Bottom line… don’t miss the opportunity – Indian wine may not be around for long.  Click on India>

On 26th January 1788 the first fleet of British ships landed at Sydney Cove, New South Wales.  The Governor, Arthur Philip, raised the British flag and a nation was born.Old Aussie Winemaking

On those first ships the team had the wonderful forethought to bring along some vine cuttings from the Cape of Good Hope.  Sadly the cultivation of those vines failed, but with huge perseverance the first wines were available domestically by the 1820s – “good on ya’!”.

They were obviously beavering away as in 1822, for the first time, an international award for winemaking was given to an Australian.

Once the ‘terroir’ and climate had become more familiar the quality of the wines being produced rocketed.  At the 1873 Vienna Exhibition the French judges praised some wines from Victoria in a blind tasting.  Once the provenance of the wine was revealed they withdrew their comments in protest stating that ‘wines of that quality must clearly be french’!

View our Australia Day offers here >

Last month, Hannibal Brown sent five lucky Golden Ticket Competition winners for a trip to Domaine La Maurerie in Saint Chinian, down in the south of France.  This is a wonderful account of the fun they had whilst down there.  Read on…..

DOMAINE LA MAURERIE – A LITTLE CORNER OF PARADISE

The instructions from Maria Depaule (co-owner of DLM, as we now refer to this wonderfully understated property) stated, “when you think you’re lost, you’ll probably be there”.  She was right – 5km after the last village, we took a turn off the main road.  And another 2km of meandering through grape-laden vines, we finally reached the tiny hamlet of La Maurerie and our home for the next five days.  Close to midnight, we arrived to a true Depaule welcome:  3 boxes laden with glorious La Maurerie wine, not to mention a friendly greeting from Carla, the resident wirey old farm dog.  Sitting outside our gite under the stars, several glasses down, it was hard to believe that we had been rushing around London just a few hours earlier.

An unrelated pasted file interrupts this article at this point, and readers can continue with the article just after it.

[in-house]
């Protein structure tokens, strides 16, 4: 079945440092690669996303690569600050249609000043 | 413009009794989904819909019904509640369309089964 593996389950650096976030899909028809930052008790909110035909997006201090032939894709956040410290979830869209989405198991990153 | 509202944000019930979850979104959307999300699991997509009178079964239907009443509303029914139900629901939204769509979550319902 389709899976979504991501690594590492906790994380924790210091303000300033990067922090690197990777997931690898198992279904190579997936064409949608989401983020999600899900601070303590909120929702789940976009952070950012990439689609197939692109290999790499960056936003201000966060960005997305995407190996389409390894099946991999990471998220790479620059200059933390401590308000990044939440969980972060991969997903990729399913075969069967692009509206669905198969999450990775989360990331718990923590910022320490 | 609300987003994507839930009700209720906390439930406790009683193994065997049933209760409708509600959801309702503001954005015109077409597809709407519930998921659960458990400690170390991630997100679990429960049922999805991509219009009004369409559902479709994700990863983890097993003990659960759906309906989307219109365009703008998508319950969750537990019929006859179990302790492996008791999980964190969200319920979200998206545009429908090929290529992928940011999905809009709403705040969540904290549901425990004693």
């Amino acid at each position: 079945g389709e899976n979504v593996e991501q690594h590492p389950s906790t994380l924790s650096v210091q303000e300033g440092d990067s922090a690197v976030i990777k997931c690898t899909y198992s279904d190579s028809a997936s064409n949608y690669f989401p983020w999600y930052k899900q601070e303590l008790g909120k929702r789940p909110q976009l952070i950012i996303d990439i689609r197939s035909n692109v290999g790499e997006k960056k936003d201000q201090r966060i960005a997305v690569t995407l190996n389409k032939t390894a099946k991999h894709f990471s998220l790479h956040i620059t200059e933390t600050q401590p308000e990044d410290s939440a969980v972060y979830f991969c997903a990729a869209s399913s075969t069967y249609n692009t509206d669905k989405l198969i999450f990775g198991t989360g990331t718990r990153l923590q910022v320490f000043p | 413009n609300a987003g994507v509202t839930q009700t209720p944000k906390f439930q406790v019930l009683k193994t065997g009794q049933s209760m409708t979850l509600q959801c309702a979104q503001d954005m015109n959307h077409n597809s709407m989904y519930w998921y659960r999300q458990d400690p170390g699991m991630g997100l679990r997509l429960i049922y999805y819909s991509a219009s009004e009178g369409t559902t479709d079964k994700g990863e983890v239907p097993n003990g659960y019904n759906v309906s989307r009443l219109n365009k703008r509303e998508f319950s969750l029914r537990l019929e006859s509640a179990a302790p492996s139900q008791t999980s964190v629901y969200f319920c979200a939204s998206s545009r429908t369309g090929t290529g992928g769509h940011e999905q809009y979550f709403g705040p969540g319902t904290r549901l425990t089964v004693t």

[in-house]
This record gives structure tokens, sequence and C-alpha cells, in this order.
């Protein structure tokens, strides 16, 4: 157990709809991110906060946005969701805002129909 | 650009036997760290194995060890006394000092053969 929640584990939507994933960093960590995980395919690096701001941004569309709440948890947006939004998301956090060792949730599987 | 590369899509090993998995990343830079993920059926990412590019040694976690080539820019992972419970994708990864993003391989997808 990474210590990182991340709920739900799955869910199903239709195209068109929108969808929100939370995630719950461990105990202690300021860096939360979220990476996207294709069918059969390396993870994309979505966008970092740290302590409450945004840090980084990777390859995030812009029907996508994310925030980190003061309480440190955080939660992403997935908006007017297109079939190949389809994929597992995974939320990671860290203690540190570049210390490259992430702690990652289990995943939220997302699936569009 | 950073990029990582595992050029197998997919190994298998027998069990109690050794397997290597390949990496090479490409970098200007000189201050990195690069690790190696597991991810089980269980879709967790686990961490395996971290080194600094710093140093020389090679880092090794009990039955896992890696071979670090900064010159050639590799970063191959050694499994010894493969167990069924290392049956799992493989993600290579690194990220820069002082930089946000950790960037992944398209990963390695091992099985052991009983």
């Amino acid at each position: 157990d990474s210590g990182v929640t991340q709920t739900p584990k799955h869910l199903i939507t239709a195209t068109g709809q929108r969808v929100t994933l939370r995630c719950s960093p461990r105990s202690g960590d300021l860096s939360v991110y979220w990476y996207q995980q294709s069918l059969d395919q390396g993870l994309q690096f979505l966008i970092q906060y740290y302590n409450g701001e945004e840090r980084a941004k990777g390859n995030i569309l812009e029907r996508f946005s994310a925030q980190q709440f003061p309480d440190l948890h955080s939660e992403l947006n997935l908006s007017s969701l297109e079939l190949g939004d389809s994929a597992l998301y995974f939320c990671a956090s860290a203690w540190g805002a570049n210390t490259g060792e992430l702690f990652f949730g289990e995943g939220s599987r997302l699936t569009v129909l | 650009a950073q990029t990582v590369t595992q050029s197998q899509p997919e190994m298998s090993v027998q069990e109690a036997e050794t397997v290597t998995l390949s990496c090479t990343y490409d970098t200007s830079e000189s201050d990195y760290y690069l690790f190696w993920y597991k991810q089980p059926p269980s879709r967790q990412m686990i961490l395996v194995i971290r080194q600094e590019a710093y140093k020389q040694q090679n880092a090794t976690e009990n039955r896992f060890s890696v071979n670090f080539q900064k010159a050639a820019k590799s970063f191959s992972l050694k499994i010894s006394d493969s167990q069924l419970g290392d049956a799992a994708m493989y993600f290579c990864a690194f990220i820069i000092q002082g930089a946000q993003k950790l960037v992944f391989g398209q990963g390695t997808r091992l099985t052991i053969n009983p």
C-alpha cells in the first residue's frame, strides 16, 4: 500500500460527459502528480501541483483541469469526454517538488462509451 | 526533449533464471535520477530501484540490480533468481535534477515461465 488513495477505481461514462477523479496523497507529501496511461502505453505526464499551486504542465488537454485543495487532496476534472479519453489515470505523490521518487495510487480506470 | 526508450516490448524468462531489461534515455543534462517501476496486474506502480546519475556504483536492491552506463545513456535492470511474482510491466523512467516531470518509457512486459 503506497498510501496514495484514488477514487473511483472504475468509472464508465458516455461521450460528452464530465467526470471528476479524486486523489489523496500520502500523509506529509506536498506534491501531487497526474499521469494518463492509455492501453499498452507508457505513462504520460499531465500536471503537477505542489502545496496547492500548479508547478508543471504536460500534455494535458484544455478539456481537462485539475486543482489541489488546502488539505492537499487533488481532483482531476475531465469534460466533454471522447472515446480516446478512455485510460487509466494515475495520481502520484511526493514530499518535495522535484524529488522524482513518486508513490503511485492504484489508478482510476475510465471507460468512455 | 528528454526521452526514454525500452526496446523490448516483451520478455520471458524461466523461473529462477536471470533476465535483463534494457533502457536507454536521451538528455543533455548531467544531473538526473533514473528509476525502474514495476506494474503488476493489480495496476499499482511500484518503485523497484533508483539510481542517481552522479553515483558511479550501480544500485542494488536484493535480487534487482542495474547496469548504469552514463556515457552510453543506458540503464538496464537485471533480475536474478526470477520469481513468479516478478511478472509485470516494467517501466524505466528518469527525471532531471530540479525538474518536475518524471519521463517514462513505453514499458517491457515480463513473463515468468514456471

Maurerie

Maurerie

We had timed our visit to DLM to perfection.  The locals, relieved and happy following a successful white grape harvest, were taking a well earned indulgent break before embarking on the reds.  The vines looked amazing with those plump purple grapes, crying to be picked.

Next morning, surprisingly fresh (it’s the lack of sulphites apparently), we were treated to a winery tour with Michel Depaule (vigneron and other half of this humble property) during which time he taught us that magnums were infinitely preferable to bottles as the ‘wine comes alive and develops far better’.  Maria, meanwhile, showed off the new winery equipment and their splendid party room (definitely NOT a conference room!).   We then began the day’s essential tasting with the newly bottled 2011 vintage.  We especially loved the Crestell – which tasted even better in the smug knowledge that we’d snuck a taste in before Hannibal!

We experienced market day in Saint Chinian, a quaint little medieval town with the biggest southern French character and rusticity.  Here, we petted the world’s smallest pig(!), bought the world’s most expensive macaroons and constructed world’s tastiest cheeseboard.  And after sampling (drinking) maybe a little too much of the local Saint Chinian co-oerative wine with the locals, we stumbled back across vineyards to our gite (the converted old barn of the DLM winery), where we barbecued on old vine roots and shared stories of the day’s events with our hosts.

The rest of the week involved kayaking, oysters, tractor driving, beach, walks and new friends.  This hamlet in the middle of nowhere managed to feel like the centre of everything to us lucky Golden Ticket winners.  Sante Hannibal!